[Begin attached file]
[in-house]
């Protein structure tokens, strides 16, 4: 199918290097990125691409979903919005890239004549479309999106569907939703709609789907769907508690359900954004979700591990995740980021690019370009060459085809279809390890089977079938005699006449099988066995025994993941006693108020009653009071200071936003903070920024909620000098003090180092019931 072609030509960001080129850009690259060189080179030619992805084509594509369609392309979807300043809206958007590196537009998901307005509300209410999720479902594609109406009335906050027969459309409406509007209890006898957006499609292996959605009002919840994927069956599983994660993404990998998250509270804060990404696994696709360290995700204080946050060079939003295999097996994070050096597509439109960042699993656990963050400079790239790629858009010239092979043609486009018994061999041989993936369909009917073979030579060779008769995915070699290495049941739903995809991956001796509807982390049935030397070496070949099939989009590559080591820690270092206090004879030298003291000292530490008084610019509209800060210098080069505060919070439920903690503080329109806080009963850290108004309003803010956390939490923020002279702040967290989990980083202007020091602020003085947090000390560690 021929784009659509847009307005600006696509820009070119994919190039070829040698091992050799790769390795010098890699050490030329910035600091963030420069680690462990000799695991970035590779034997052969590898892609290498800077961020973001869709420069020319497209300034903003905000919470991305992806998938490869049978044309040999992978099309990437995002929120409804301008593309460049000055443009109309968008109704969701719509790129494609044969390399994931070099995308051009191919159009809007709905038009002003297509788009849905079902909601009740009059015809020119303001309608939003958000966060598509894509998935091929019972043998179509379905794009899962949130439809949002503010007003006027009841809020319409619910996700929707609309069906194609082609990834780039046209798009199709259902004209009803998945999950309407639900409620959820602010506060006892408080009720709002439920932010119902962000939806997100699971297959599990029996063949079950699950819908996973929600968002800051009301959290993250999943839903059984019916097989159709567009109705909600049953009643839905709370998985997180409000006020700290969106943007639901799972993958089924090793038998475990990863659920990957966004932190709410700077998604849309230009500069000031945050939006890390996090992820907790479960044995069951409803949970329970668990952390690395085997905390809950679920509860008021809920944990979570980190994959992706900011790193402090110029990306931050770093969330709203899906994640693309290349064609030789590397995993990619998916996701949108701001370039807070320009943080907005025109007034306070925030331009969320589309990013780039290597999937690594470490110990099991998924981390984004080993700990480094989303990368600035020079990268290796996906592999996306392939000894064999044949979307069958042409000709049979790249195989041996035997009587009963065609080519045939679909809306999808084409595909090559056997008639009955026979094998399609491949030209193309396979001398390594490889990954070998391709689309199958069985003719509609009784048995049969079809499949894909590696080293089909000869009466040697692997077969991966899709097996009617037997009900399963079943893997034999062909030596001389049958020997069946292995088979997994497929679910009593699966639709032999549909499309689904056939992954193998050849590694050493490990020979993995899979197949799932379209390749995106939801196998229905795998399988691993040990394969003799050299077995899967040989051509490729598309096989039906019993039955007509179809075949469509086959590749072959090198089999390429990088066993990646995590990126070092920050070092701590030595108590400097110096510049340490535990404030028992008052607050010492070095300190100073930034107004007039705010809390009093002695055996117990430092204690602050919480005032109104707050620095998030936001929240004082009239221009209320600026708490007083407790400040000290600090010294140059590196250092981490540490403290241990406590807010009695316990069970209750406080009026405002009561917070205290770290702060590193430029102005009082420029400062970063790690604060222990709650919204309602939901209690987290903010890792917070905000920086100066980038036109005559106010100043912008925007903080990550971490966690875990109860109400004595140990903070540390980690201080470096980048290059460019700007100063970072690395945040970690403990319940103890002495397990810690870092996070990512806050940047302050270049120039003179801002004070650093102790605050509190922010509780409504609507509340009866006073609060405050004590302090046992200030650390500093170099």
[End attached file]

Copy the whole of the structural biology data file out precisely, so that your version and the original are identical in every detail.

[in-house]
């Protein structure tokens, strides 16, 4: 199918290097990125691409979903919005890239004549479309999106569907939703709609789907769907508690359900954004979700591990995740980021690019370009060459085809279809390890089977079938005699006449099988066995025994993941006693108020009653009071200071936003903070920024909620000098003090180092019931 072609030509960001080129850009690259060189080179030619992805084509594509369609392309979807300043809206958007590196537009998901307005509300209410999720479902594609109406009335906050027969459309409406509007209890006898957006499609292996959605009002919840994927069956599983994660993404990998998250509270804060990404696994696709360290995700204080946050060079939003295999097996994070050096597509439109960042699993656990963050400079790239790629858009010239092979043609486009018994061999041989993936369909009917073979030579060779008769995915070699290495049941739903995809991956001796509807982390049935030397070496070949099939989009590559080591820690270092206090004879030298003291000292530490008084610019509209800060210098080069505060919070439920903690503080329109806080009963850290108004309003803010956390939490923020002279702040967290989990980083202007020091602020003085947090000390560690 021929784009659509847009307005600006696509820009070119994919190039070829040698091992050799790769390795010098890699050490030329910035600091963030420069680690462990000799695991970035590779034997052969590898892609290498800077961020973001869709420069020319497209300034903003905000919470991305992806998938490869049978044309040999992978099309990437995002929120409804301008593309460049000055443009109309968008109704969701719509790129494609044969390399994931070099995308051009191919159009809007709905038009002003297509788009849905079902909601009740009059015809020119303001309608939003958000966060598509894509998935091929019972043998179509379905794009899962949130439809949002503010007003006027009841809020319409619910996700929707609309069906194609082609990834780039046209798009199709259902004209009803998945999950309407639900409620959820602010506060006892408080009720709002439920932010119902962000939806997100699971297959599990029996063949079950699950819908996973929600968002800051009301959290993250999943839903059984019916097989159709567009109705909600049953009643839905709370998985997180409000006020700290969106943007639901799972993958089924090793038998475990990863659920990957966004932190709410700077998604849309230009500069000031945050939006890390996090992820907790479960044995069951409803949970329970668990952390690395085997905390809950679920509860008021809920944990979570980190994959992706900011790193402090110029990306931050770093969330709203899906994640693309290349064609030789590397995993990619998916996701949108701001370039807070320009943080907005025109007034306070925030331009969320589309990013780039290597999937690594470490110990099991998924981390984004080993700990480094989303990368600035020079990268290796996906592999996306392939000894064999044949979307069958042409000709049979790249195989041996035997009587009963065609080519045939679909809306999808084409595909090559056997008639009955026979094998399609491949030209193309396979001398390594490889990954070998391709689309199958069985003719509609009784048995049969079809499949894909590696080293089909000869009466040697692997077969991966899709097996009617037997009900399963079943893997034999062909030596001389049958020997069946292995088979997994497929679910009593699966639709032999549909499309689904056939992954193998050849590694050493490990020979993995899979197949799932379209390749995106939801196998229905795998399988691993040990394969003799050299077995899967040989051509490729598309096989039906019993039955007509179809075949469509086959590749072959090198089999390429990088066993990646995590990126070092920050070092701590030595108590400097110096510049340490535990404030028992008052607050010492070095300190100073930034107004007039705010809390009093002695055996117990430092204690602050919480005032109104707050620095998030936001929240004082009239221009209320600026708490007083407790400040000290600090010294140059590196250092981490540490403290241990406590807010009695316990069970209750406080009026405002009561917070205290770290702060590193430029102005009082420029400062970063790690604060222990709650919204309602939901209690987290903010890792917070905000920086100066980038036109005559106010100043912008925007903080990550971490966690875990109860109400004595140990903070540390980690201080470096980048290059460019700007100063970072690395945040970690403990319940103890002495397990810690870092996070990512806050940047302050270049120039003179801002004070650093102790605050509190922010509780409504609507509340009866006073609060405050004590302090046992200030650390500093170099």